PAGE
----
This ham-fisted attempt to cast E.L. James and Cassandra Clare as blameless victims, being persecuted only because they're success women, ends up painting all the other women in their respective fandoms as petty and jealous. Reenforcing the stereotype that all women are competitive and resentful of each other. 


There is nothing feminist about this. In fact, it's a decidedly sexist argument that dismisses the complexity of conflicts in female communities*. It also sets the tone for how "fandom wanks" are portrayed in this section on Twilight and Harry Potter. 



*I could write a whole other post about conflict, and micro-aggression in female dominated committees, but Rachel Simmons does a far better job of explaining it in Odd Girl Out: The Hidden Culture of Aggression in Girls.



Reblogged from The Fangirl:

"Shrinking Women" by Lily Myers


"I asked 5 questions in genetics class today and all of them started with the word sorry."

Absolutely worth your time to watch. 




My new Doctor Who inspired bookmark. Really easy to make, just burn the edges of the paper and then dye with coffee...once it's dry you can write anything!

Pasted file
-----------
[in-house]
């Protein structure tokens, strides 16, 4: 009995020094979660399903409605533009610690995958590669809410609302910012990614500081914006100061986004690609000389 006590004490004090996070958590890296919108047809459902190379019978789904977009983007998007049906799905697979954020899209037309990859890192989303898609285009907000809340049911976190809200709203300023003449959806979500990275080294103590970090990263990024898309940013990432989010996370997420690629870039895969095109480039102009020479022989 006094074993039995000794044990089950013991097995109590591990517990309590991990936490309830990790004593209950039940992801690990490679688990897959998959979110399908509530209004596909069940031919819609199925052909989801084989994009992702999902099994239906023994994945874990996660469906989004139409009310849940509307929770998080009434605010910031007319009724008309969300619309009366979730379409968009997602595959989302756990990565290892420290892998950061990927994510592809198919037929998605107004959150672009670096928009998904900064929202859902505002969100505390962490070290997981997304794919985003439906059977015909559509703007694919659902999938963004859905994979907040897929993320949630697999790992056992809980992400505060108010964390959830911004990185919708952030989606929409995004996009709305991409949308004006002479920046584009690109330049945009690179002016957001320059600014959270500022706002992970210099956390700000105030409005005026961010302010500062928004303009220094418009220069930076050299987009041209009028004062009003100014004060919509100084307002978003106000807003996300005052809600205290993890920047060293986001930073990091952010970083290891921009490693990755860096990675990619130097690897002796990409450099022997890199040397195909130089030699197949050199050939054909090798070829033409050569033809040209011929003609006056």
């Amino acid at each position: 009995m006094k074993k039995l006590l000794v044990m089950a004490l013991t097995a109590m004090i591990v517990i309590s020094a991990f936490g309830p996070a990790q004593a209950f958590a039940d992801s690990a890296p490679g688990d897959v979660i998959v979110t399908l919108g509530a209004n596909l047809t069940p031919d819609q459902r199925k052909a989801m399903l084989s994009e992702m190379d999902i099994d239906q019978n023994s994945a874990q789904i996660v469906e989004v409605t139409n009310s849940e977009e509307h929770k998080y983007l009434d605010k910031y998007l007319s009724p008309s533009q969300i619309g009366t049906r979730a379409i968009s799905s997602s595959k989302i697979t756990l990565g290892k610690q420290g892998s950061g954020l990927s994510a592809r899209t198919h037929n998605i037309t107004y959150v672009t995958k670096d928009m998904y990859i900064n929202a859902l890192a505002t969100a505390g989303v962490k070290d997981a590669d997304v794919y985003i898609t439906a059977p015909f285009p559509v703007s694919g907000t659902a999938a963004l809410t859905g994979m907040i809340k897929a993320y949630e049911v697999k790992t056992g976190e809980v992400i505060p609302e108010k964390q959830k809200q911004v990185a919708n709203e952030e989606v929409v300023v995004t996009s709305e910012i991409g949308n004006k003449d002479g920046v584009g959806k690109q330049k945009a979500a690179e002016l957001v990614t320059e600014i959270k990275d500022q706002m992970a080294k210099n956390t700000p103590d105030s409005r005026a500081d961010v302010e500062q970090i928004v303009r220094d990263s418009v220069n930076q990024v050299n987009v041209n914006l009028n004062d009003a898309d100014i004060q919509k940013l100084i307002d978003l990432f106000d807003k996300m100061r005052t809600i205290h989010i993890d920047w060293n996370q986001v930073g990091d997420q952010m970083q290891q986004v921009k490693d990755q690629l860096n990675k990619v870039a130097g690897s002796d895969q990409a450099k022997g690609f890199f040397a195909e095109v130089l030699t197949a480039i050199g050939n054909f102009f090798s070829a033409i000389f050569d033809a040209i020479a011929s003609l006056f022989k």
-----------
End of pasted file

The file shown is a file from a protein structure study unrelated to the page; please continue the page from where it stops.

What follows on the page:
A few comments...

Allegiant  - Veronica Roth

Even though I enjoyed the book, I did become a little bothered and confused that the last book was suddenly written in two points of view. I understand it was a necessary act in order to finish the book the way the author intended. I also feel the story lost a bit of momentum and that my high expectations for the last part of the trilogy interfered with my enjoyment of the book.  

What I really liked was the ending because it was unexpected and raw, I never saw it coming yet once I finished reading I knew I should have expected it.  

I have to mention I thought the writing was impeccable and the character development is great as well. 

Reblogged from The Fangirl:
"Book lovers never go to bed alone." -Unknown
"Book lovers never go to bed alone." -Unknown